Medellín, Colombia

City statistics

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Population (2017 census)
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Area (in sq. kms)

Modal split (as of 2016)

  • Walking 27%
  • Cycling 1%
  • Public transport 34%
  • Motorcycles 12%
  • Personal Car 13%
  • Taxi 12%

Social innovation through sustainable urban mobility

Once notoriously known as the world’s most dangerous place Medellín, the second largest city in Colombia, transformed itself to one of the most innovative and sustainable cities in the world in just 20 years. What was the key to such a radical urban and social transformation that redefined the city? Public transport.

The construction of the metro and cable car became a defining moment for the city as it integrated the poorest and most violent hillside neighborhoods into the city center in the valley below. The public transportation system has since expanded over the years to include trams, outdoor escalators, BRT, and the new bike-share system, EnCicla. It is also complemented by the new transportation project (Transporte Público de Medellín, TPM) whereby urban buses are provided to connect the hillside residents to the main public transportation stations. Under this initiative, several changes have been completed:

  • Remodeled 506 public buses with cleaner technologies, reducing emissions by 4,066 tons of CO2 and 5.4 tons of PM2.5
  • Improved 232 buses to enhance comfort for people with reduced mobility
  • Redesigned 887 buses with a new image so that commuters can better identify the coaches they should use
  • Improving road safety and air quality through tactical urbanism and vehicle restriction

Medellín’s Human Mobility Management serves to promote clean transport alternatives and create a culture that supports ecomobility. This public policy places pedestrians at the top of the mobility pyramid and classifies tactical urbanism as the perfect strategy for a safe mobility system. Tactical urbanism is a general term used to describe low-cost and brief changes to the built environment in cities. This tactical urbanism project focused on locations with high vehicle traffic and with various interventions costing between 1,700 and 17,000 USD. These interventions took between one and three months to implement, including signaling works, reducing road widths, installing furniture, planting trees, drawing artistic works on the ground, and reorganizing traffic lights to give priority to pedestrians. Quick interventions like this generated easy wins. The mortality of pedestrians and motorcyclists reduced drastically. For example, there were no accidents recorded in the Laureles neighborhood of the zone of Consolata in 2018, where generally at least 11 road accidents occur monthly.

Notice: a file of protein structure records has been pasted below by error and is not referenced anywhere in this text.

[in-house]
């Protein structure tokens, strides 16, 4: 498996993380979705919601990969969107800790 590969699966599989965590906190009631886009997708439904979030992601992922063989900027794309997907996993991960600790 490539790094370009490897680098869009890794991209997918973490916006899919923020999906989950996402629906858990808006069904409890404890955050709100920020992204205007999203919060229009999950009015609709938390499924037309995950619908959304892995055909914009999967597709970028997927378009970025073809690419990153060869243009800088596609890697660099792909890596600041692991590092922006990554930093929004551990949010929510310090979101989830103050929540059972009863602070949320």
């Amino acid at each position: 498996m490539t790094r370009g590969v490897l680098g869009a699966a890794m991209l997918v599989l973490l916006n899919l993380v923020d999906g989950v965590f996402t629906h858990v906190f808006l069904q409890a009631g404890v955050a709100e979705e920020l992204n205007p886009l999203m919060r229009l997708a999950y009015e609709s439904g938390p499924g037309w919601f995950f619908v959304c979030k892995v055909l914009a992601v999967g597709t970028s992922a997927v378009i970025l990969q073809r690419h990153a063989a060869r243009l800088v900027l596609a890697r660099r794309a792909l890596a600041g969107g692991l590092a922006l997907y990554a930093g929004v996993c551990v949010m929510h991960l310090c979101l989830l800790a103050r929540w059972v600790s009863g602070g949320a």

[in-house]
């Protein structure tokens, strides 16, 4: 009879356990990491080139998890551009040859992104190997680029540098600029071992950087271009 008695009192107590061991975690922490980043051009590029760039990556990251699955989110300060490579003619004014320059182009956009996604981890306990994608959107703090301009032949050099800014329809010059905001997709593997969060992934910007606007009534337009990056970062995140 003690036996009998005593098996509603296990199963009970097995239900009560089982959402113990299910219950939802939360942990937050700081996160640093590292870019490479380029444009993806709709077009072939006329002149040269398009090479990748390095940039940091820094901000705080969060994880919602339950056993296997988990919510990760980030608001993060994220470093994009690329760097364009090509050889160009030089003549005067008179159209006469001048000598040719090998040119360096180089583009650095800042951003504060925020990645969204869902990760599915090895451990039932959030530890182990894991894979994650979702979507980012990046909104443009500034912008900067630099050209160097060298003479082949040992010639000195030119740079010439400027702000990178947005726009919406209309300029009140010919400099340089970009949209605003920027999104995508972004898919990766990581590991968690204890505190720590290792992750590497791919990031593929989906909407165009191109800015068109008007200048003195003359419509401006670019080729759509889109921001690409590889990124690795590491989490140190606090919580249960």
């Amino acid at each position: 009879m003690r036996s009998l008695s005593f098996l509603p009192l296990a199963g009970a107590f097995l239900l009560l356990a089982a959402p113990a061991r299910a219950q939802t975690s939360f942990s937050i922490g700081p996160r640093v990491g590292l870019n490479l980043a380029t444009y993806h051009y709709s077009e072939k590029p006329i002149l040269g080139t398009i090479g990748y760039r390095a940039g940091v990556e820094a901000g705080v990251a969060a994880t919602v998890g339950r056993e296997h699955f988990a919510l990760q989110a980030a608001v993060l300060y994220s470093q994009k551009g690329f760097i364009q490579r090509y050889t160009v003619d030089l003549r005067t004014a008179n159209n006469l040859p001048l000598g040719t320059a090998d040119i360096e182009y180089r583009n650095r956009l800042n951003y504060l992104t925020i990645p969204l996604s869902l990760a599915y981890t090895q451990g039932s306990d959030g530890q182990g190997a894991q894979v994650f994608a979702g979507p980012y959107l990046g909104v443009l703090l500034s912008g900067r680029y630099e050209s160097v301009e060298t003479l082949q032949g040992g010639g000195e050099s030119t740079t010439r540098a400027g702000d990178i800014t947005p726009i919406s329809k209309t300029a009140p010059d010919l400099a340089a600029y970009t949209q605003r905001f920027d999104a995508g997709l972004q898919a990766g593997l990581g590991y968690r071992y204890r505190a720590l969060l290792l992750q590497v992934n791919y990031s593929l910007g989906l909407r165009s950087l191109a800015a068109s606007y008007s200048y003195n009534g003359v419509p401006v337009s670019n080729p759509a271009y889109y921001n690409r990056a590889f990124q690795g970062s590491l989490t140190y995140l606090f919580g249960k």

The Mayor’s Office of Medellín and Metropolitan Area of the Aburrá Valley (AMVA) share the responsibility of improving the air quality of the city through an integrated air quality management plan (PIGECA 2017 – 2030). One of the achievements is the Operational Plan for Atmospheric Contamination Episodes which was adopted in October 2018. It mandated vehicle restriction according to the numbers on license plates, with the goal to reduce the concentration of PM2.5 and protect the health of residents. Furthermore, all public and private companies with more than 200 employees must formulate a Sustainable Mobility Plan taking account strategies such as work at home, car sharing/pooling, flexible schedule and establish quantitative goals to reduce fuel consumption and some trips. As a result, universities and companies are creating their carpooling systems, hoping to reduce 2,000 vehicles each day.

A success urban transformation story

Medellín’s social innovation through sustainable urban mobility is based on collaboration between the business sectors, universities, communities and the municipal for the construction of long-term public policies. While equity was the catalyst of the city’s journey towards urban transformation, the city now focuses on electrifying public transport, including 60 BRT bus fleets and 500 taxis by 2019. It also aims to have 10 percent of the city’s vehicles to run on renewable energy by 2030. Medellín’s story of urban transformation proves that transportation is integral for even economic development and social equity.

EcoMobility Alliance Cities

EcoMobility Alliance Report 2018

Published in December 2018

EcoMobility Alliance Report 2018

The EcoMobility Alliance seeks to encourage city-to-city knowledge exchange and drive local innovation, trusting that such activities will inspire local leaders to create an ecomobile transportation system that prioritizes walking, cycling, public transport, shared mobility and light electric vehicles.

This EcoMobility Alliance report 2018 showcases our progress so far and highlights the impressive achievements of the EcoMobility Alliance cities. All EcoMobility Alliance cities are interesting to study as they have all excelled in one way or another in creating a sustainable urban mobility system.

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